OK, well if it isn’t, it should be! Is “nowhere” better? Regardless of the adverb, there is certainly a shortage of water in the root zones of central Massachusetts plants. In fact, in the many years I have watched such things, this is about the driest I have ever seen the landscape. Now I am not here to wax on about the woes of the modern-day plant. Rather than complain, I want to provide some solutions to help the plants in or around your yard.
The obvious answer is to water. But how you water makes a huge amount of difference in how much water is actually used by the plant, and how much water is wasted. Sprinklers are the most common tool for most folks: oscillating, rotating, fixed spray, or whatever. Sprinklers can be effective, quick, and fairly inexpensive. However, they are also terribly inefficient. Let me touch on a few key facts and myths.
Fiction! I have heard some very reliable sources make this claim. The science doesn’t support it at all. Fifty percent evaporation has been claimed by some regulatory agencies. That seemed wrong to me, so I contacted some irrigation experts in other parts of the US. Areas where summer winds are nearly constant and humidity is far lower than in New England. These are areas that strongly favor rapid evaporation. To a person, they scoffed at the 50%. While opinions varied to a degree, all said even just 5% was an extremely high estimate. Lot of other reasons exist to not use sprinklers, but this is not one of them.
Fact! Soil can only absorb a certain amount of water per hour. Any water more quickly will simply run off into streams and storm drains. We could have a discussion on whether runoff into streams was bad, but little argument can be made to support runoff into catch basins, sewers or storm drains. If your sprinkler puts out more than about 1/4 inch per hour of ‘rainfall equivalent’, or less on sloped areas, you will be wasting water. Sprinklers also hit a lot of areas that don’t need to be watered.
Fiction! Most grasses in our area are able to go dormant when water is limited. They may look dead, but after a few rains, they will spring back to life like the phoenix. You may want to water your lawn, but you don’t have to.
Well, hand watering is an option. Frankly to me it isn’t a particularly good option. If you are at all like me, you get bored standing there with a hose. Even with your favorite beverage in the other hand. Likely you rarely stand and water any given plant for close to a minute, nevermind 5 or 10 minutes. As mentioned above, soil only absorbs water fairly slowly. So patience is a virtue. I know I don’t have even close to that amount of patience.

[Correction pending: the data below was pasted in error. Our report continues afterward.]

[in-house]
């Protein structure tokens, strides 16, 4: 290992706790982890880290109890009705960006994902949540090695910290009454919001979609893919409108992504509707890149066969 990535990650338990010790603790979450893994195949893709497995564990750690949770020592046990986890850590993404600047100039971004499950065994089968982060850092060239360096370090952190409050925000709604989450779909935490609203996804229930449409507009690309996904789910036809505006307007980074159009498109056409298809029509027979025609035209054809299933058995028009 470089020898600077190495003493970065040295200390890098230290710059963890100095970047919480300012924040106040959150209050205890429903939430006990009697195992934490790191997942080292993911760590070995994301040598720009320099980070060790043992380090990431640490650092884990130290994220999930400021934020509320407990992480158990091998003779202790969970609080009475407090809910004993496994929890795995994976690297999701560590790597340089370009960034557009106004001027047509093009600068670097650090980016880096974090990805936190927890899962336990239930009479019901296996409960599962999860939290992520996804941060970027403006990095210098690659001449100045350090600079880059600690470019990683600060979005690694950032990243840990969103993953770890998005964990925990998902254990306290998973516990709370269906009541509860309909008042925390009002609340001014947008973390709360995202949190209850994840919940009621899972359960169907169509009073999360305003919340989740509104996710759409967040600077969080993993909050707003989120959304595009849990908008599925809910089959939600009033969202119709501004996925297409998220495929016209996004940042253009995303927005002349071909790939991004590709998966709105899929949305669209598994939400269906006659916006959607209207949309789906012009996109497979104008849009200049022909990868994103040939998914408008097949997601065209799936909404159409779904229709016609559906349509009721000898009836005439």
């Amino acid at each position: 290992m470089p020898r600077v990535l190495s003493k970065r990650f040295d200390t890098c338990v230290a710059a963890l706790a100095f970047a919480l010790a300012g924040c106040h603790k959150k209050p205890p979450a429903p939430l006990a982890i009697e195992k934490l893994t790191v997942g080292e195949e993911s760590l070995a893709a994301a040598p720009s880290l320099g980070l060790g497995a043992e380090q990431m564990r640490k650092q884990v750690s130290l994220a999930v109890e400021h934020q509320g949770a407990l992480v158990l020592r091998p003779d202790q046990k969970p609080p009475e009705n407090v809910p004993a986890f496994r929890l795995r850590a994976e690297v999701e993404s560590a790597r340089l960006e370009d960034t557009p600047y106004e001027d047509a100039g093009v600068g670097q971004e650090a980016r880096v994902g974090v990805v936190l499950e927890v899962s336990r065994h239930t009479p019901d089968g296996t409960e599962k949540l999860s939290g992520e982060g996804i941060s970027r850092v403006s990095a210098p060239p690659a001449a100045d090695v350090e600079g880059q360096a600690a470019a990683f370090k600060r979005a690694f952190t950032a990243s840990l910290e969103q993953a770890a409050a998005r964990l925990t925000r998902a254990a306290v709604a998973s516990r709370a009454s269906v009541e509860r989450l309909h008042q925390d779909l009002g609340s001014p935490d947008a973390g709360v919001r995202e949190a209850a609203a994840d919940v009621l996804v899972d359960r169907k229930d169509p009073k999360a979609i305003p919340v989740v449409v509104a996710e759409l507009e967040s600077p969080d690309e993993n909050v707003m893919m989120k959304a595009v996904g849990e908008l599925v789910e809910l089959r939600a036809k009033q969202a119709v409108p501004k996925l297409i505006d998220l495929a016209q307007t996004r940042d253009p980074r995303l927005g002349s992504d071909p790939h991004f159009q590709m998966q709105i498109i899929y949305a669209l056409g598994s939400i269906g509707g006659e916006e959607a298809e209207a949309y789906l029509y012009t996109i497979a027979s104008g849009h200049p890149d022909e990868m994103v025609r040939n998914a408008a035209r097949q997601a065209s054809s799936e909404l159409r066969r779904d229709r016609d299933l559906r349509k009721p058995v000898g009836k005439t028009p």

The concept is essentially the opposite of hand watering. Small amounts of water are applied over a very long period of time. So the water can soak down deep and wide, maximizing the plant benefit, and minimizing the amount of water used. It is the best form of irrigation, bar none!
But how do you start with drip irrigation? On the simplest level you turn a hose on to a very slow trickle, leave it at the base of a plant, and come back later to move it to the next plant. If you have a lot of plants this can get difficult, but for a few key plants, it is very practical and as long as you have a hose, it requires no additional cost.
I promise not to make your eyes roll back in your head. Take a brand-new roll of paper towels. Turn it on its side and slowly pour a tablespoon of water onto one spot in the middle. The water spreads out a lot to the sides, and deeply down towards the core. It is the same with soils. Water moves through capillary action. While the action may differ a bit with soil type (just as with different brands of paper towels). Sand is the ‘quicker picker upper’. Water moves quickly downward and less quickly to the sides. Conversely clay soils act the opposite way: water moves sideways faster than downward. The photo attempts to show this concept. This sideways movement is why drip irrigation is so effective and efficient.
Common brands of drip irrigation will emit about a half-gallon of water per hour, per hole. I call them holes, but they are actually carefully designed emitters, that precisely limit and measure water flow. These holes might be spaced anywhere from 1.5 feet to 4 feet apart. Just choosing 2 feet apart as an example, using a supply of one gallon per minute, this is a slow trickle from your hose, will supply about 250 feet of drip line. Yes, that’s not a mistake, 250 feet!
Drip, by design, needs to be left on a long time, 4-8 hours generally. Just like the tortoise, drip wins the race through patience and perseverance. The other good news is that drip irrigation is specifically allowed to be used even during daytime watering bans. Massachusetts Department of Environmental Protection wanted to reward those who are using water most efficiently.
After reading all of this you must think we sell drip irrigation supplies. We do not, although maybe we should. There are a number of local and online merchants who do stock a wide range of drip supplies. I buy dripper line by the mile, so I’m really not sure what direction to send a homeowner. If you get stuck, email me, and I can try to come up with a suggestion.
I have spent a great deal of time thinking about water use, to make life better for both you the homeowner, and the planet. I am passionate about it! While I am hopeful that the rain in the upcoming forecast will materialize, as the late horticultural legend Paul Rogers used to say “A forecast never watered a plant.” I will end simply with “Happy Watering.”